IBM invests effort in venture capitalists

The company is extending its outreach to venture capitalists and entrepreneurs, part of a plan to recruit partners to sell industry-specific packages crafted around IBM software, hardware and services.

Martin LaMonica Former Staff writer, CNET News
Martin LaMonica is a senior writer covering green tech and cutting-edge technologies. He joined CNET in 2002 to cover enterprise IT and Web development and was previously executive editor of IT publication InfoWorld.
Martin LaMonica
2 min read
WALTHAM, Mass.--IBM is wooing technology entrepreneurs with its people rather than its pocketbook.

The company used to make investments in smaller companies, but has since dropped that practice in favor of outright acquisitions and partnerships with venture capitalists and start-ups, company executives said Thursday. At a roundtable discussion at an IBM testing center, representatives of IBM and some partners gave a progress report on an IBM program, started about three years ago, to actively court venture capitalists and the companies they invest in.

IBM said the outreach is part of a bigger partnership initiative to get independent software providers to sell applications in conjunction with IBM's software infrastructure, hardware and consulting services. Established relationships between IBM researchers and venture capitalists also allow IBM to have some insight into emerging technology trends.

"IBM is more dependent than ever on ensuring that we look outside of IBM for innovation," said Matt Doretti, managing venture development executive for IBM in the Americas.

But rather than dive directly into new ventures, IBM provides partnership-oriented resources, such as joint sales support and access to its cadre of experts. A small business process management company called RulesPower tapped IBM's telecommunications consultants. With their help, the firm made a bid on--and won--a project in that industry, said RulesPower CEO Stephen Campbell. IBM was also willing to lower the price on its hardware and software to create a bundle of goods that included RulesPower's workflow application. The company's flagship product is a "rules engine" that automates decision-making.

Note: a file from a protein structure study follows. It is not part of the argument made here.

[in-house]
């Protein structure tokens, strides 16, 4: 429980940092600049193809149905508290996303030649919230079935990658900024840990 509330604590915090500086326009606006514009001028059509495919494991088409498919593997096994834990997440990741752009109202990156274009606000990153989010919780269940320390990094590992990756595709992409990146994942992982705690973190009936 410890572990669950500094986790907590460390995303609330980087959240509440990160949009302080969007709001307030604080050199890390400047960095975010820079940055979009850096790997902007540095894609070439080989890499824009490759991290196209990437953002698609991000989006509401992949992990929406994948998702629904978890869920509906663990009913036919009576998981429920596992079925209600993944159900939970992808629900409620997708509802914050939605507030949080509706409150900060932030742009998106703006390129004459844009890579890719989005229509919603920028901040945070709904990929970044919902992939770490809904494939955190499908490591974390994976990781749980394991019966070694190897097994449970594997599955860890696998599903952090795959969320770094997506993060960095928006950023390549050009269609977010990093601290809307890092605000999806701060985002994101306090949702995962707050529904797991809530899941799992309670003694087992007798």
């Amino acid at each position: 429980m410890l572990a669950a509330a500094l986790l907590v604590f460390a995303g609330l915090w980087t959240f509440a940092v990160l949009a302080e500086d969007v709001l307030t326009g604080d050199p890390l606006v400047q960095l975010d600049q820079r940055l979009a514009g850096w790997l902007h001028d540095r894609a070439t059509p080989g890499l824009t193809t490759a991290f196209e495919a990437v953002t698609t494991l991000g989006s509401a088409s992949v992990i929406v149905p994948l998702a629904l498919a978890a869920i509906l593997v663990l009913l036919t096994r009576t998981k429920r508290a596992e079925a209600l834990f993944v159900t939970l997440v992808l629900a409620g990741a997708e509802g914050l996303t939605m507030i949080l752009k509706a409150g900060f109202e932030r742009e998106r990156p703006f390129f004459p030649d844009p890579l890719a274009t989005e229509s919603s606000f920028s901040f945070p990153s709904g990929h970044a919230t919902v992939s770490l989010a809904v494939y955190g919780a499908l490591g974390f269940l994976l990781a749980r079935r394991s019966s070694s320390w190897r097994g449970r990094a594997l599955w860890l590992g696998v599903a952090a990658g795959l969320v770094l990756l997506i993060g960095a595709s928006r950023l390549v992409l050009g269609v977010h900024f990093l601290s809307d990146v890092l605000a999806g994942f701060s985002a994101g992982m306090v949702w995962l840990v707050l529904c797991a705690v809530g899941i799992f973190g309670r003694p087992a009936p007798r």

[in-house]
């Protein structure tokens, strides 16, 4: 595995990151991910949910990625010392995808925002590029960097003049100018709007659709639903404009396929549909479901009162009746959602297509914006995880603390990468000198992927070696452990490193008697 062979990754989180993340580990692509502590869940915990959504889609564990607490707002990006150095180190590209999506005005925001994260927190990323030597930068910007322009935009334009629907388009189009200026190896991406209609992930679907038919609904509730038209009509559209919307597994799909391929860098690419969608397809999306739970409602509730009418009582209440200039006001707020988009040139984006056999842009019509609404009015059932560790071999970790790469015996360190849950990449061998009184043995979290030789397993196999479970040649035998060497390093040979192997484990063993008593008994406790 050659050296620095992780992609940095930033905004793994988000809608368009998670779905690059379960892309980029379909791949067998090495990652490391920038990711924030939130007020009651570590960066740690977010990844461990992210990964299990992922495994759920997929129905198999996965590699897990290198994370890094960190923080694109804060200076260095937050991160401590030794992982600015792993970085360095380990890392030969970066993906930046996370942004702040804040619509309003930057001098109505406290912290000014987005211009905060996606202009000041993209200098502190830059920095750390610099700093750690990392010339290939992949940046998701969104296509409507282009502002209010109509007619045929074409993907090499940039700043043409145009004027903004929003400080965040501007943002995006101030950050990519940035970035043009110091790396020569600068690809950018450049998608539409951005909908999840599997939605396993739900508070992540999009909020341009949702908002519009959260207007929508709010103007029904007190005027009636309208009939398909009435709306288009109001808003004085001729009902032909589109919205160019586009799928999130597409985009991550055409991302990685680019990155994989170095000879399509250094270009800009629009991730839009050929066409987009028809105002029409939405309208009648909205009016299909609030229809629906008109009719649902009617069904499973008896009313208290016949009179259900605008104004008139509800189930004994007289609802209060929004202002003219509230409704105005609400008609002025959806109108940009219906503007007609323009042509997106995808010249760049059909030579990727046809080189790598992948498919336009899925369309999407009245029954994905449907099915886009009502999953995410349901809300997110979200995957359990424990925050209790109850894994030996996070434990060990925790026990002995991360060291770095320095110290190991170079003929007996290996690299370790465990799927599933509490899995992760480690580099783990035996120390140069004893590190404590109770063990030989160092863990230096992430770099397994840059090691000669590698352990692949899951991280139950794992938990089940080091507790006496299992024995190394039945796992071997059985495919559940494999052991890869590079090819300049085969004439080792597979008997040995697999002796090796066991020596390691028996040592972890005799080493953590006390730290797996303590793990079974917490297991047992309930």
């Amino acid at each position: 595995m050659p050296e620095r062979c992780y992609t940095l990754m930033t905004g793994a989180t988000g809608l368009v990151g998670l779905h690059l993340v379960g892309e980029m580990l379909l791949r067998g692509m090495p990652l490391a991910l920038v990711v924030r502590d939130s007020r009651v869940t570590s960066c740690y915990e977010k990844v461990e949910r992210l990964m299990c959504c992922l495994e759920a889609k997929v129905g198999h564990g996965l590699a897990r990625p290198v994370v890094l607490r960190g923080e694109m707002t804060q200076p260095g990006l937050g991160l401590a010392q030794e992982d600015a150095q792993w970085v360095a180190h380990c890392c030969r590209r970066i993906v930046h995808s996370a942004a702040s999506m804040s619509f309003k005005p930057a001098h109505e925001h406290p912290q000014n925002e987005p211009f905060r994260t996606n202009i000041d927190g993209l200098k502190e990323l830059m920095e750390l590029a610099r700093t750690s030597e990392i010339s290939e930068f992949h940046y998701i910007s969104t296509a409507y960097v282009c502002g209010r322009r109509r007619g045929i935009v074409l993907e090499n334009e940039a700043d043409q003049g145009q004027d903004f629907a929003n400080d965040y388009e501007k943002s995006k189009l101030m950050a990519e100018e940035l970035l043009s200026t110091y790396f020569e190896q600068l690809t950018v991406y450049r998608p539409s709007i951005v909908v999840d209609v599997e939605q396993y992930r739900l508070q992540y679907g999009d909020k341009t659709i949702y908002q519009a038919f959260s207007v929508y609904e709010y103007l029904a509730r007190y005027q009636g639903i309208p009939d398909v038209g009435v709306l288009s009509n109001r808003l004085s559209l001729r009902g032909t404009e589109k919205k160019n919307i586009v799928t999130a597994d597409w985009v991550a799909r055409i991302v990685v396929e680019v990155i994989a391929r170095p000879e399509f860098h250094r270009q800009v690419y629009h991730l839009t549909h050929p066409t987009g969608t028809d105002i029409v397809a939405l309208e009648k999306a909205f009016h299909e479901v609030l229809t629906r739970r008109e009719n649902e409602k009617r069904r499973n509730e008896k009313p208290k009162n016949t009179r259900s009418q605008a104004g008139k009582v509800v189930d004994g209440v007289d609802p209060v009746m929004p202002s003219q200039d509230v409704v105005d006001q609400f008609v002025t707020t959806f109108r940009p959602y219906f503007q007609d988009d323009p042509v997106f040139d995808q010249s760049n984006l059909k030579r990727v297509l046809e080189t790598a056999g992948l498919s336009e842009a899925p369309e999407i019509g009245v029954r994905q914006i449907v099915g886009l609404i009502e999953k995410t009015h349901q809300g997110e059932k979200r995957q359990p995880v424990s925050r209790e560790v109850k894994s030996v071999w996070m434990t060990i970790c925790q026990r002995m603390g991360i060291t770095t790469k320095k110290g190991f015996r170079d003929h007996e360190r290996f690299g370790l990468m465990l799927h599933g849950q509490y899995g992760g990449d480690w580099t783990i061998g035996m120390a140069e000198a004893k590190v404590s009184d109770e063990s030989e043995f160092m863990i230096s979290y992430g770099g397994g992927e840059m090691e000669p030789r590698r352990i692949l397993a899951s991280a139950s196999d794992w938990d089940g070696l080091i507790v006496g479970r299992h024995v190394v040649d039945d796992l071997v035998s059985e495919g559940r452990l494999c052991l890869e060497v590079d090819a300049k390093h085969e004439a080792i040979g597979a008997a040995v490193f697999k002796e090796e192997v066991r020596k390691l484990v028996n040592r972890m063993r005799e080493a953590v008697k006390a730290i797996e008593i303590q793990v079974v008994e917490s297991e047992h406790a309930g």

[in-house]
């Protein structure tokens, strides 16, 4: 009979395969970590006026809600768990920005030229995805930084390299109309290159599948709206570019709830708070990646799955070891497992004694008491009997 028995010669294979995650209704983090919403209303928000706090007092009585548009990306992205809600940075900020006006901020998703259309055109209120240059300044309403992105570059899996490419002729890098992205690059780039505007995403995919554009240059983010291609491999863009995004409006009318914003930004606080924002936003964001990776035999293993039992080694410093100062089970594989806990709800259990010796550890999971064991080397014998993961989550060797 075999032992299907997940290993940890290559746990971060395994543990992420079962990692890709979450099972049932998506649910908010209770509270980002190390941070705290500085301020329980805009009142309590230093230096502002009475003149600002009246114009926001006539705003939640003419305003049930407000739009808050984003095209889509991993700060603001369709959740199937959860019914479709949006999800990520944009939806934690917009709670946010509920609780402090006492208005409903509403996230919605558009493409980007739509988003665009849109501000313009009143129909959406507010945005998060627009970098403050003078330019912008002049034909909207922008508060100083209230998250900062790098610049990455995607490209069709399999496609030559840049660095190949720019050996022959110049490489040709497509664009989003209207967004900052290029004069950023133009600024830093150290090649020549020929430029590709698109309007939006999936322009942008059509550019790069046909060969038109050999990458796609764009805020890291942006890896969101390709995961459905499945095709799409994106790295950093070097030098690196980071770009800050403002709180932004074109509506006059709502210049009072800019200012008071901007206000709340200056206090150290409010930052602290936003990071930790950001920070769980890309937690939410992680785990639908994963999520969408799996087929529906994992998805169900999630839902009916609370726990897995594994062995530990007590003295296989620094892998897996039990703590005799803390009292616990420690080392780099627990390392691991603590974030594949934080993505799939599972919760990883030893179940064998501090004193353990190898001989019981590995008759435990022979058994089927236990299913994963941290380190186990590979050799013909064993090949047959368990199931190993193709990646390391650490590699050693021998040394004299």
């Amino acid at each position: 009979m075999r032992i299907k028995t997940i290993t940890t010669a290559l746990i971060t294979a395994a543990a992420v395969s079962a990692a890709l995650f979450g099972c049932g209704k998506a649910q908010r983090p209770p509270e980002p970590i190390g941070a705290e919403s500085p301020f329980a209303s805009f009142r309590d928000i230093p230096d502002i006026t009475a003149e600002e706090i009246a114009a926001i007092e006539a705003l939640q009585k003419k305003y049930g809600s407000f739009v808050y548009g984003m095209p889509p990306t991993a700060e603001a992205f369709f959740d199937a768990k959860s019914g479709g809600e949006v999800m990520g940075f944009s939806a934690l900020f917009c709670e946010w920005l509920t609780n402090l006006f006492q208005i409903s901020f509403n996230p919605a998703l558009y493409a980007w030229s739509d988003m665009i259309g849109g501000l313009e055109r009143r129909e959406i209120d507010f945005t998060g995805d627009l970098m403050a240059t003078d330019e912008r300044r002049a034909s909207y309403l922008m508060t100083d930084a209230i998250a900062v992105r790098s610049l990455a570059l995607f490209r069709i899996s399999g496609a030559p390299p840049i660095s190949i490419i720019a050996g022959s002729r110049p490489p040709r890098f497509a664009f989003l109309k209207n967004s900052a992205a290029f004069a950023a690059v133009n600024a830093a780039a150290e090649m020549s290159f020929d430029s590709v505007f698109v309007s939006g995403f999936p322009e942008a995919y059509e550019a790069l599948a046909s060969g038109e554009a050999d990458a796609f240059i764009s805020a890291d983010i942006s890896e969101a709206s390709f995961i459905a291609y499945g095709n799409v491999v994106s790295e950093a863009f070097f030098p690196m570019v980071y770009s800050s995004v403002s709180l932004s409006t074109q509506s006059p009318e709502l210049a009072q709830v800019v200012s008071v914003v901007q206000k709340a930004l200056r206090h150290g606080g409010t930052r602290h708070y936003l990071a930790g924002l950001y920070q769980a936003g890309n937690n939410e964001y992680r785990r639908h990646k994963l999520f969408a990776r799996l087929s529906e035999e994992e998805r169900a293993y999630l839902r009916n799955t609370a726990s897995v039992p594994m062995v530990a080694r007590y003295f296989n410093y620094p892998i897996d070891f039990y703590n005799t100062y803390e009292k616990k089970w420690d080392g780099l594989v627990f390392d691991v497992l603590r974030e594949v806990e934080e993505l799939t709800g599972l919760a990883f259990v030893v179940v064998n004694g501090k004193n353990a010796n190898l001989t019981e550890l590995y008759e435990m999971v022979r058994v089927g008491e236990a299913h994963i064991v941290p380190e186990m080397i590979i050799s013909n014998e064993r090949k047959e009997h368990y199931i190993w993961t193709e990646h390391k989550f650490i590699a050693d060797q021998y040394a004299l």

RulesPower decided to build its software specifically for IBM's WebSphere Java application server because it did not want to spend its limited budget on integrating its software with many other products. "Early on, we decided our core competency is technology and rules, not integration," Campbell said.

Well-heeled partners are increasingly important to smaller companies because securing investment capital and finding a good product distribution network is harder than ever, said Scott Tobin, a general partner at venture capital firm Battery Ventures. "Companies have to do a lot more with capital than they used to."

IBM's strategy stands in contrast to chip giant Intel. Venture investment at Intel Capital peaked at $1.3 billion in 2001 and was $700 million last year, the total value of about 120 deals. Microsoft's model is similar to IBM's, in that it kept venture investing at arm's length.

To help partners better "navigate" IBM, the company is trying to streamline communication between IBM employees and venture investors, Doretti said. IBM now has 18 business development executives dedicated to working with venture capitalists and their portfolio companies.

One IBM partner said he values IBM's "resources" even more than its money.

ProfitLogic said it works with retail consultants at IBM to sell ProfitLogic's price optimization software. It has also gotten technical support from IBM in bringing its software to Linux. "It's not about the money," said David Boyce, vice president of strategic initiatives at ProfitLogic. "It's about building the business."